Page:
And the archaeological value of the area cannot obviously be understated given its location within the immediate Rabat environs.

In testimony of the current surge in the proactive mindset of this country, an online petition objecting to the promenade proposals has been set up and is available at the website of Moviment Graffiti.

The current groundswell in favour of mature roadside trees testifies to the importance that such urban trees have assumed for the public. The same groundswell has coaxed Transport Malta to revise plans for the gargantuan Central Link project linking Rabat to Attard in order to curtail the number of trees facing the chop.

Jeopardy for roadside trees, however, arises from multifarious sources, including fuel station applications. For instance, PA033547/16 proposes more of the same – i.e. a fuel station and the usual paraphernalia (vehicle repair and maintenance area, car wash, etc) verging on the 3,000 square metres, for a site along Triq Valletta in Mqabba.

Mqabba: More mature Aleppo pine trees will face the axe if a proposal for a new fuel station along this iconic road leading into Mqabba is approved. Mqabba: More mature Aleppo pine trees will face the axe if a proposal for a new fuel station along this iconic road leading into Mqabba is approved. 

Truth be told, the earmarked site, consisting of a levelled concrete platform, bears the hallmarks of decades of human disturbance and thus holds no agricultural, ecological or landscape value. The real issue here is the proposed felling of 11 mature Aleppo pine trees (żnuber) lining the road, simply to allow access into the proposed fuel station and, presumably, to allow appropriate visibility to the same site as well as to mitigate the potential fire hazard that these trees can pose.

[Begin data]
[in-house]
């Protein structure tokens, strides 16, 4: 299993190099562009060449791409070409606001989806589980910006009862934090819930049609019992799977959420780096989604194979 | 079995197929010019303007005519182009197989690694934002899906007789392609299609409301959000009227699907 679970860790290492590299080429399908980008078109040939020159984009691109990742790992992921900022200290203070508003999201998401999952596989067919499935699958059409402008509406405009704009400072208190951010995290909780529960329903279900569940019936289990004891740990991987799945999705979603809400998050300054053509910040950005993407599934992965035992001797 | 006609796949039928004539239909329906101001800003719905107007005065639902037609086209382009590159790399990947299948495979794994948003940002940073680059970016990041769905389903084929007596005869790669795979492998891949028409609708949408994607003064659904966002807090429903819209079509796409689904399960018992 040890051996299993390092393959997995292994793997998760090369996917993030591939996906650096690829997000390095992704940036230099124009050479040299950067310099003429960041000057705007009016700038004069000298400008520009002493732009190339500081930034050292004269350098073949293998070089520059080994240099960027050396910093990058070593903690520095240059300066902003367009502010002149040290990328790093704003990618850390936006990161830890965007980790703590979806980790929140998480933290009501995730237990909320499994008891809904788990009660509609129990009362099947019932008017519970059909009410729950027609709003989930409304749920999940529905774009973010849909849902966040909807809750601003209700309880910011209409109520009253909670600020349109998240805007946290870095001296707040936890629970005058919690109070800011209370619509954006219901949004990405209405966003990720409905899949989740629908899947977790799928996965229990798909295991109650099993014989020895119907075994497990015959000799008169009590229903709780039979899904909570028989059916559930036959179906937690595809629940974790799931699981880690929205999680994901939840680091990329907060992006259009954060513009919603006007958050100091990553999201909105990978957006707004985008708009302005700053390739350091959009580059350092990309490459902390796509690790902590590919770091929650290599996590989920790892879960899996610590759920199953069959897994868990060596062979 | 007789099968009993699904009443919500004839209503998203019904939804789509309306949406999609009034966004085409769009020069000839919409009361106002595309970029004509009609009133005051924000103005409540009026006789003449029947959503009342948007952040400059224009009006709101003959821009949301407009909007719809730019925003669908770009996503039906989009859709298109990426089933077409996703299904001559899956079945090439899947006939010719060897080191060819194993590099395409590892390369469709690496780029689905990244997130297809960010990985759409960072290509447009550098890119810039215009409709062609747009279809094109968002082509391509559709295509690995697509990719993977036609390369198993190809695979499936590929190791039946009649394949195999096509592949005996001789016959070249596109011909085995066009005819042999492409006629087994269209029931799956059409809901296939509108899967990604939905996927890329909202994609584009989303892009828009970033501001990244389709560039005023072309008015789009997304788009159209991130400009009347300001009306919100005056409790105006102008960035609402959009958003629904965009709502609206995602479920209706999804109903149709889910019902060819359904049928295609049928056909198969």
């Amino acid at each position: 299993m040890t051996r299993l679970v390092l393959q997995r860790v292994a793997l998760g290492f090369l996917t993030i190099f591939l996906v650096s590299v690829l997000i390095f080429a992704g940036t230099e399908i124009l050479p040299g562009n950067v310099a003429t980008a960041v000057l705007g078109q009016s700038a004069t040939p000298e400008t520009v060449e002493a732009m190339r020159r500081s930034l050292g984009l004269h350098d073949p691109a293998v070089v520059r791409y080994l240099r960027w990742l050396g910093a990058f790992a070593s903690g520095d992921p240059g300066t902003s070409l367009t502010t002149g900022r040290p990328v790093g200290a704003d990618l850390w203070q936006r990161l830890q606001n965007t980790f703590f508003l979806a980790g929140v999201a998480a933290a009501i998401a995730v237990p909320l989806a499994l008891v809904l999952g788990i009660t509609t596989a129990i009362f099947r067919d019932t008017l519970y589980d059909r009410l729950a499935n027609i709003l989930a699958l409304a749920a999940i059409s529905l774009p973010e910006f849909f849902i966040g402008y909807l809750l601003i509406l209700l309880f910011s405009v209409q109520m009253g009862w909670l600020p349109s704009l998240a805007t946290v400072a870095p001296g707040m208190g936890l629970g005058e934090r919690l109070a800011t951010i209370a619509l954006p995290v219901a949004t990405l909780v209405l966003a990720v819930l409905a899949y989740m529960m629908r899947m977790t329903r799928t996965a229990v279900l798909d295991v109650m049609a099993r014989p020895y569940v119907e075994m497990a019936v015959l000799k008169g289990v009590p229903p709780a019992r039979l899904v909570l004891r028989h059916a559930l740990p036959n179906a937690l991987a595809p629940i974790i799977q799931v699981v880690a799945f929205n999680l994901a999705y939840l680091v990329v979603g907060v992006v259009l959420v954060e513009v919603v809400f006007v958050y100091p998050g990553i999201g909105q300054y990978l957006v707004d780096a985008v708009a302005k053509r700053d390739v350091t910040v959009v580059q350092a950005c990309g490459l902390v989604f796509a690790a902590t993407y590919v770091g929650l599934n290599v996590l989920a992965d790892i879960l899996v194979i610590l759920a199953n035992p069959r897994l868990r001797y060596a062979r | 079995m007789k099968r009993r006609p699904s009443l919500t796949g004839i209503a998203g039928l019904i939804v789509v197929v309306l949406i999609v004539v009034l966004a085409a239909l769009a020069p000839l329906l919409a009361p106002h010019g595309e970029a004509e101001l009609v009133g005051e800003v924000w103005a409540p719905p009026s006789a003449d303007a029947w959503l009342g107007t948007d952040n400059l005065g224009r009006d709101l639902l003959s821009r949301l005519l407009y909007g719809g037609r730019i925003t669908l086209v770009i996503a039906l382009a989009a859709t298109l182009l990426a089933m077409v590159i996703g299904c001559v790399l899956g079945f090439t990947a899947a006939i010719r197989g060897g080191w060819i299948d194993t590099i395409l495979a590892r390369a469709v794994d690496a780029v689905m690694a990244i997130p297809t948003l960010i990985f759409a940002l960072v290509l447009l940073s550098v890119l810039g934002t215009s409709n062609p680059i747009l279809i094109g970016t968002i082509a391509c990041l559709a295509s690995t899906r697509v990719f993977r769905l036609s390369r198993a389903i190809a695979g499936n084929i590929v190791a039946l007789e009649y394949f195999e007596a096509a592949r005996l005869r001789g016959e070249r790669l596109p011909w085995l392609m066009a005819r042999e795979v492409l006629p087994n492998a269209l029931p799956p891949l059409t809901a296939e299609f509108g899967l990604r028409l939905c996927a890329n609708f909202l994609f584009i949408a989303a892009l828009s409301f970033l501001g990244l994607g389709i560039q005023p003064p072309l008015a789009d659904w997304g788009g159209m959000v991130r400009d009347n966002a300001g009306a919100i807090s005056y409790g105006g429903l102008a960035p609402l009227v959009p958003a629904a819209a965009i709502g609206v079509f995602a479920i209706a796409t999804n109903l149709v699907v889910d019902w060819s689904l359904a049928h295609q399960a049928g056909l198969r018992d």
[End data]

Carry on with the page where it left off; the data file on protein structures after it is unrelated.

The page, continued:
Those familiar with the area will attest to the fact that the same avenue is a signature landmark of the wider area given its dense tree coverage, and that the proposed tree felling will constitute a detrimental fragmentation of such dense cover. In a country with one of the lowest national tree coverage figures in the EU, and probably with one of the highest fuel station densities in the world, the proposed sacrifice in mature tree cover is simply inconceivable.

It would be highly ironic if the applicant in this case proposes landscaping to screen his development when, in the same vein, he is proposing to do away with the natural landscaping constituted by the mature Aleppo pine trees to be chopped down. But probably these considerations will be stifled by the single most important consideration of all (at least for those on planning boards) – whether the proposal is in synch with the current fuel stations policy. 

Despite the disparity in the type of roadside developments being proposed, they all have one common denominator – further land uptake and/or felling of mature trees. When will we seriously start considering restoration projects only rather than detrimental (to the natural environment) ones?

[email protected]ail.com